I’ve been “doing my work” for over 10 years now. In this time I have grown in many areas–developing, expressing, and living as the man I was destined to be. It has been an exciting time in my life without a doubt.

What’s also true is that my work is far from over. Even those things in myself that I have spent so much time looking at, examining, processing…literally bleeding, puking, and shiting myself as I confronted the dragons living inside me…there is still more for me to do. Holy crap!

At first glance one might say, “Geez…after 10 years give it up dude!” What is interesting about that statement is this: give what up?

Give up working and succeeding on becoming a better man? Seems obvious to me that is something I am unwilling to give up.

What isn’t as obvious to me all the time is this: “giving up” that story that at some basic root level, I am bad. I am so flawed and damaged that I could never be truly worthy of love, joy, success, and happiness. Basically I don’t count.

The message of toxic shame. image

Wow, now that is a belief and a message that begs to be given up! Don’t get me wrong, I am aware of it and I believe I have given it up. Yet…in subtle ways it can still show up. Not as loud and as big of a-pain-in-the-ass like in the old days, but it still whispers. Like a phantom limb with an itch…there is no limb, so that itch does not need to be scratched.

Again, I recognize this untrue message of “I don’t count” because I have spent years confronting it. In that sense, nothing new here. I know it’s false.

And this is the new piece for me.

That nagging, annoying, whisper  that “I don’t count” is a gift for me… if I pay attention. It helps me course correct and gives me the opportunity to refine, and continue to define the man I am. Which makes this piece of my work more about micro, rather than macro, development.

Here is a situation I’m talking about.

I’m in leadership in an organization that is filled with men who understand their own power, abilities, and expertise to get things accomplished. So on the macro level…I’m in this group of men. Hence, I’m living the result of 10 years slaying the “I don’t count” dragon inside me. Me sitting in a room with these men is a macro result of the internal work I’ve accomplished.

And here is the micro perspective.

I can be in conversations, situations, and other opportunities where I may not say something that would be beneficial, needed, or useful in some way. On the surface I tell myself I don’t need to say it; I just have a responsibility to make sure it does get said.

Because I sit in circles with other leaders, other internally powerful men, it usually will get said without me saying a word. I honestly don’t believe this in itself is a “bad” thing. Much of this approach is part of my style of leadership…creating space for others to grow.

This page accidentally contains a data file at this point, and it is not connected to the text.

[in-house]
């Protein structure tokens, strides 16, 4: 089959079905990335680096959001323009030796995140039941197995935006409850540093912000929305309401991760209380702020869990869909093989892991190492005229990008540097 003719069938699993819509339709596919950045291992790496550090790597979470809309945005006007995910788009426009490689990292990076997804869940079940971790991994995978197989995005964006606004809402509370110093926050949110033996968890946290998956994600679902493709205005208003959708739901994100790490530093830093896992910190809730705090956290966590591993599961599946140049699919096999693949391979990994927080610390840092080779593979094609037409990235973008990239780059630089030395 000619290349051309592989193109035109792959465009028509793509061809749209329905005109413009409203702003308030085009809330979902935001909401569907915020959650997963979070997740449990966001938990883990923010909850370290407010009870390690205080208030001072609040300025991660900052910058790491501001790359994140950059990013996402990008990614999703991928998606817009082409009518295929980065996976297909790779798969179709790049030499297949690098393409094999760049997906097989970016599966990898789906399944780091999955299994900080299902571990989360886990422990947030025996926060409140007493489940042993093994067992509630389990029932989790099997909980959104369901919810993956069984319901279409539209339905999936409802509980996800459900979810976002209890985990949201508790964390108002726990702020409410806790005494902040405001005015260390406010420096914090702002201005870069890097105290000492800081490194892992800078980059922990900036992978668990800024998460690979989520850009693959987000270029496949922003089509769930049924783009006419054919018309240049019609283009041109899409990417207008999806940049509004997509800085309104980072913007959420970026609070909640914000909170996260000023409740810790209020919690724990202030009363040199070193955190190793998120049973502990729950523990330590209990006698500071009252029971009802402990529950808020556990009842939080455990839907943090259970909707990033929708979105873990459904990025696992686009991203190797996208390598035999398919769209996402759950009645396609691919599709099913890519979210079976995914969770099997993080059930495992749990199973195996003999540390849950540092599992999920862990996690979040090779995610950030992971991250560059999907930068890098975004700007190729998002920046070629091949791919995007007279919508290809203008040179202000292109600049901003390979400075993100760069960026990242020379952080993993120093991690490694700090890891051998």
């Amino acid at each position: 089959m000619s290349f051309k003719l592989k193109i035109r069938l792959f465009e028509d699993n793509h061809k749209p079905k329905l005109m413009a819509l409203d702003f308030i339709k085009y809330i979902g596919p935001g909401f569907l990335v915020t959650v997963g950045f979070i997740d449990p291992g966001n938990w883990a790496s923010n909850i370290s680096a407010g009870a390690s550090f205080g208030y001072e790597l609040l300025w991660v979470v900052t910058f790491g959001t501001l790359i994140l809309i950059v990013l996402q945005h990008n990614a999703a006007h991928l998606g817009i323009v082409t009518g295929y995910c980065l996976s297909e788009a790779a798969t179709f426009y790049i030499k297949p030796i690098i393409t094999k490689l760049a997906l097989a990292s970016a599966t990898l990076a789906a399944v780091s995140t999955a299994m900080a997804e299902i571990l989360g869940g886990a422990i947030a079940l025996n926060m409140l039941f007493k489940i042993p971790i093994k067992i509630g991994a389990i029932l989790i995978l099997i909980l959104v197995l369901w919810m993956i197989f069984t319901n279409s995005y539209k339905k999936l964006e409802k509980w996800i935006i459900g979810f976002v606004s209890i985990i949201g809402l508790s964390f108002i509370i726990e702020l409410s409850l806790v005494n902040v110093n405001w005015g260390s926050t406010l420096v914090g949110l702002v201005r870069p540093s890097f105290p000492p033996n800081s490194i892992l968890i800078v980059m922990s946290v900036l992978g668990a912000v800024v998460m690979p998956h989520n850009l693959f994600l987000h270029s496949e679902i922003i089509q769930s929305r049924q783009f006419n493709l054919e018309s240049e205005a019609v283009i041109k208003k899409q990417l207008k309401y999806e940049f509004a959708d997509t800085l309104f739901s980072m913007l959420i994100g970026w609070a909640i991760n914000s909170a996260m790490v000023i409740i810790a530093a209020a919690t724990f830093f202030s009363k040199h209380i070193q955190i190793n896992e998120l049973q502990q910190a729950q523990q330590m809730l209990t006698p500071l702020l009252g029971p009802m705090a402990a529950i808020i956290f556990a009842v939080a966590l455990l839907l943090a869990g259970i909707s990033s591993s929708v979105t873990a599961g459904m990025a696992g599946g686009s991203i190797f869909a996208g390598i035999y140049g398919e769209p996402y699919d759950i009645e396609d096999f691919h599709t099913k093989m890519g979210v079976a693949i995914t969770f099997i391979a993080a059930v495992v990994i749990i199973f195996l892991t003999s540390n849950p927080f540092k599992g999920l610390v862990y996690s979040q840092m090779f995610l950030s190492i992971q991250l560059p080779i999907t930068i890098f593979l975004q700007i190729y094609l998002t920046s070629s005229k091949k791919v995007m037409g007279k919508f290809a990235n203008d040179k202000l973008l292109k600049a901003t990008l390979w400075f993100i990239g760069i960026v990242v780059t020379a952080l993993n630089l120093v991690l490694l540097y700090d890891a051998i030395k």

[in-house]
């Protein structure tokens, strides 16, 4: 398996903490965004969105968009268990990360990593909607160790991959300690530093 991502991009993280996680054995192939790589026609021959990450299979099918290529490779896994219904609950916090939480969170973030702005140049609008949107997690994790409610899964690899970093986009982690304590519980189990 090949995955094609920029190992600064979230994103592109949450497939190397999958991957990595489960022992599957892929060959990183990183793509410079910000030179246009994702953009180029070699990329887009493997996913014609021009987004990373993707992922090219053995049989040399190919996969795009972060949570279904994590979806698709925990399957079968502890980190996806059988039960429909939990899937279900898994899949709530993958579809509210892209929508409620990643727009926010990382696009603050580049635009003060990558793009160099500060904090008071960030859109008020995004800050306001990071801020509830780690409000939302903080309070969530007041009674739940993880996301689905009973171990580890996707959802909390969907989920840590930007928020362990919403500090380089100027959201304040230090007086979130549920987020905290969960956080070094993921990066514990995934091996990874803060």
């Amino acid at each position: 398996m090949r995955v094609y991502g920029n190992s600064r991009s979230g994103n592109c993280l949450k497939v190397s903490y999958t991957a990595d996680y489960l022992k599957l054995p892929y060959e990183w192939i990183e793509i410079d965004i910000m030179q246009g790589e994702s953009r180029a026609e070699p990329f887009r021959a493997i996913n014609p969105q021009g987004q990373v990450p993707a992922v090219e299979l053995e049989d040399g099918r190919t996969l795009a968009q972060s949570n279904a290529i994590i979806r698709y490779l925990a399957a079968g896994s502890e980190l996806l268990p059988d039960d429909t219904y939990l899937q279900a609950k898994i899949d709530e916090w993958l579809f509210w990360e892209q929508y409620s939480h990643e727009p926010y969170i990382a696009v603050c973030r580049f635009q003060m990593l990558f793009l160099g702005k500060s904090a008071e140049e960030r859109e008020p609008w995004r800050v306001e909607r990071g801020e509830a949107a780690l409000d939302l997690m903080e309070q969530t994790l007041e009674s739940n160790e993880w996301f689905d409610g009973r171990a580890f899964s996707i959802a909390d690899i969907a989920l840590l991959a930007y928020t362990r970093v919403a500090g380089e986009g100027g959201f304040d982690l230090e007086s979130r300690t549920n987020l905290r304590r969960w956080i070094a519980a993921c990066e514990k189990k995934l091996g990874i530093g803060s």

And here is me telling on myself: If I dig deeper, I don’t say it because in that moment I am being run by a message of “I don’t count”. If I don’t count… then how could anything I say count? And down the rabbit hole that conversation heads.

I recognize that the “I don’t count” message is untrue, and because I can recognize it, I can choose how I respond to it.  I know this message comes from some pretty fucked up experiences I had and how I internalized them.  Knowing this, when I hear “I don’t count” in my head I can choose to free myself of its hold through action.

The “I don’t count” whisper is a gift, a reminder, for me to step up, step in, and know in that moment I can speak, be heard, and express the gifts I have been blessed with. I do count, I matter, and I have many helpful things to offer those around me.

I’m not unique either. If you are a man who experiences toxic shame, you can can be rid of it like me, and use any remaining whispers as reminders to step into your full potential in any given moment…real time, thus living and being the man you were destined to be.

Helpful tips to move forward:

1. Acknowledge what you are feeling in the moment without attaching judgment of it being right or wrong. It just is.

2. Own that you as a grown man have resources and strengths now that you may not have had when the message of toxic shame was created. You can create different outcomes for yourself.

3.  Ask for help. Find an ally who will provide honest feedback about you on the thing you are working on. See yourself as a trusted person sees you and be willing to course correct to get to where you want to be.